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‘Shells – Invasion of the Land Animals’ Previews First-Ever Turtle and Tortoise to Go on Exhibit at Aquarium of the Bay

March 9, 2009

SAN FRANCISCO, March 9 /PRNewswire/Aquarium of the Bay, San Francisco’s largest aquarium, is previewing two of its newest land-dwelling animals, the Western Pond Turtle and Cherry-head Red-legged Tortoise, during “Shells: Invasion of the Land Animals” on Saturday, March 14, 2009. Led by the Aquarium’s Husbandry and Conservation departments, “Shells” is the fourth in a series of hands-on, interactive events leading up to the April 4, 2009 grand opening of the Aquarium’s new land animal, octopus and jellies exhibits. With the new exhibits under design, the Aquarium is offering half-price admission to residents of all nine Bay Area counties for the entire month of March.

The Western Pond Turtle, Clemmys marmorata, is found as far south as Baja and as far north as Washington. Western pond turtles use both aquatic and terrestrial habitats, but only enjoy consuming meals including plants, insects, larvae and small fish, in the water. The turtle is deemed a species of concern by the California Department of Fish and Game and is endangered in Washington, due to human development as well as invasive species such as the Red Eared Slider turtle, the most common turtle species kept as a pet. The Red Eared Slider grows quickly in size, which too often can prompt owners to release the animals to nearby ponds and streams. Unfortunately for the Western Pond Turtle, Red Eared Sliders are more aggressive and can take over the animal’s food supply and basking areas.

The Cherry-head Red-legged Tortoise, Geochelone carbonaria, is found in South America and several Caribbean islands, and lives in a wide range of temperatures and habitats ranging from drier forest areas, grasslands and rainforest belts. The major difference between turtles and tortoises is turtles live in or near water, whereas tortoises are terrestrial. The Cherry-head Red-legged Tortoise enjoys a mostly herbaceous diet of fruits, vines and grasses, with a particular appreciation for yellow and red flowers. The animal can live in excess of 50 years and grows in size up to one foot and 30 pounds. Deforestation and degradation of South American due to human and environmental factors will threaten the vitality of the species if it continues at its present rate.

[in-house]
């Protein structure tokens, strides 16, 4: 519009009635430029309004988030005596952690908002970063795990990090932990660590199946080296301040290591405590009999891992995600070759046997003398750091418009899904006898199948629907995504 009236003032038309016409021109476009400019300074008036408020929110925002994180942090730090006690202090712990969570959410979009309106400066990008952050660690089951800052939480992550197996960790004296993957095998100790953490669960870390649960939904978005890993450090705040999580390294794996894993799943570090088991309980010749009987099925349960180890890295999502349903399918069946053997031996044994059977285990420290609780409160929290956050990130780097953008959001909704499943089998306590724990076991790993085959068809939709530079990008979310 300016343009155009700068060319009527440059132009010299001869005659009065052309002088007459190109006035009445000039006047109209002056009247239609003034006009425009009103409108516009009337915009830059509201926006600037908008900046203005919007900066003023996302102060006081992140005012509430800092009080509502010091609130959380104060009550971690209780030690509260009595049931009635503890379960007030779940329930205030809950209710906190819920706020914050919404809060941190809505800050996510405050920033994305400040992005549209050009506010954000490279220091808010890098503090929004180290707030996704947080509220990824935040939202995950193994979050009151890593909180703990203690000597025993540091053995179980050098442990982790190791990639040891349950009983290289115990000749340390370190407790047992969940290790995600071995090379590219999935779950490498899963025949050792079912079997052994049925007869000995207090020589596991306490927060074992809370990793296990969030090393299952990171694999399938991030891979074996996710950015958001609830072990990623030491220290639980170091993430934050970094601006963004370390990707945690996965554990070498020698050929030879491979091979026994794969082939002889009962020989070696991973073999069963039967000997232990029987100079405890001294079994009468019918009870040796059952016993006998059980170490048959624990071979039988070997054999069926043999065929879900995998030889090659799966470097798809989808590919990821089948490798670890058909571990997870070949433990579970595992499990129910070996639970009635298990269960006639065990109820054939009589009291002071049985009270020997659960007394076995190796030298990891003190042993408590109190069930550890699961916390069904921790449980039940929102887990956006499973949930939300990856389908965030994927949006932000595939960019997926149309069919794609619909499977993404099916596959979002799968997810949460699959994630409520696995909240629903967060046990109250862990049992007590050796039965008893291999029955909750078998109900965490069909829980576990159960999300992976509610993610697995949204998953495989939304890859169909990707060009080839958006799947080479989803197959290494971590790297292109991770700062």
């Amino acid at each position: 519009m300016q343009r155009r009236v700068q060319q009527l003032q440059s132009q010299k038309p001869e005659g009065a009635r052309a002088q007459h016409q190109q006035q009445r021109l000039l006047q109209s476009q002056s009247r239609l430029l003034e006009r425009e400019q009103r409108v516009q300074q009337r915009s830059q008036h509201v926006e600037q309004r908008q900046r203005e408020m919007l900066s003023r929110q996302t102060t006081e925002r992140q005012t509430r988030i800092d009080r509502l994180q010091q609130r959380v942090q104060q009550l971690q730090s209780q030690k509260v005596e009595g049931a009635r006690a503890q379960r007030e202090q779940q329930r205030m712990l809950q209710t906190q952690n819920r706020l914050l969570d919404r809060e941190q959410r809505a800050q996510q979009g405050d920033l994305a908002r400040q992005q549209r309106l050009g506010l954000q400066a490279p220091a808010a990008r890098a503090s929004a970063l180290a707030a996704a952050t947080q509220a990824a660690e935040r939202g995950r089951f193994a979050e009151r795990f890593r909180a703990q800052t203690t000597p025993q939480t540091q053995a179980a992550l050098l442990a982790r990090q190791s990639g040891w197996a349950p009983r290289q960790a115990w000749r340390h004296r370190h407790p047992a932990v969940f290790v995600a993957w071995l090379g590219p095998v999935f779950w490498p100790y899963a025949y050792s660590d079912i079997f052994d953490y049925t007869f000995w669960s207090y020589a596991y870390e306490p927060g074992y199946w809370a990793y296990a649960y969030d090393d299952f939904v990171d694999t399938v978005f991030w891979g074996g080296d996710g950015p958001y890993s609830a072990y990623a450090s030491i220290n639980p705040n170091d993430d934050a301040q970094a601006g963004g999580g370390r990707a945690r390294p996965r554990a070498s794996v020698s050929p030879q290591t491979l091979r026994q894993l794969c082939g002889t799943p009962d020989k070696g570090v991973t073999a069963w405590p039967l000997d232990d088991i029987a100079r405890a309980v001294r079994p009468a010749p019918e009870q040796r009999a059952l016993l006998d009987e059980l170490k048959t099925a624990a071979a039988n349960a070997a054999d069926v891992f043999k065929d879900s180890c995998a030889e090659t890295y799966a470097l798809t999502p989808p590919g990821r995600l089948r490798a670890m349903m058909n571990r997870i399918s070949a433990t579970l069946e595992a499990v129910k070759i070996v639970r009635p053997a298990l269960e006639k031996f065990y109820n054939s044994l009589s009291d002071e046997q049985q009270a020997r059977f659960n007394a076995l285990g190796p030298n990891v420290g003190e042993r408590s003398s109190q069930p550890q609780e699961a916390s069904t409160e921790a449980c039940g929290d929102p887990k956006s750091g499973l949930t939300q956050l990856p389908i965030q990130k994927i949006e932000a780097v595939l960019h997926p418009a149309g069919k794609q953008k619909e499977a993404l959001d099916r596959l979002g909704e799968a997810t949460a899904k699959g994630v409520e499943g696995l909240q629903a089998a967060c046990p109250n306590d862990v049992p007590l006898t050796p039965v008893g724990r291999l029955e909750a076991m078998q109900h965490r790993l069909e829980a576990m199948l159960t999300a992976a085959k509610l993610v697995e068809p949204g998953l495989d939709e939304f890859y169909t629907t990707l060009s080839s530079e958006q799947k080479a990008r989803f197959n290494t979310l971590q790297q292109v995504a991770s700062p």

The “Invasion of the Land Animals” preview series includes live animal presentations and interaction, hands-on activities and more. The events are free with Aquarium admission. The fifth and final event, “Soft and Prickly” featuring the Chinchilla and African Pygmy Hedgehog, will take place on Saturday March 21st.

The Western Pond Turtle and Cherry-head Red-legged Tortoise will be part of PG&E Bay Lab, a unique interactive climate change exhibit sponsored by Pacific Gas and Electric Company. The exhibit features land-dwelling animals as nature’s ambassadors, promoting energy conservation to protect their habitats from the potential impact of climate change.

About Aquarium of the Bay

Aquarium of the Bay is a unique nature center dedicated to creating experiences that inspire conservation of the San Francisco Bay and all marine environments. It is the only aquarium featuring exhibits focused specifically on the rich and diverse aquatic life and distinctive ecosystems of the Bay and its neighboring waters. The Aquarium is accredited by the Association of Zoos and Aquariums, and certified as a Green Business by the city of San Francisco. Additional information is available at www.aquariumofthebay.com.

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SOURCE Aquarium of the Bay


Source: newswire



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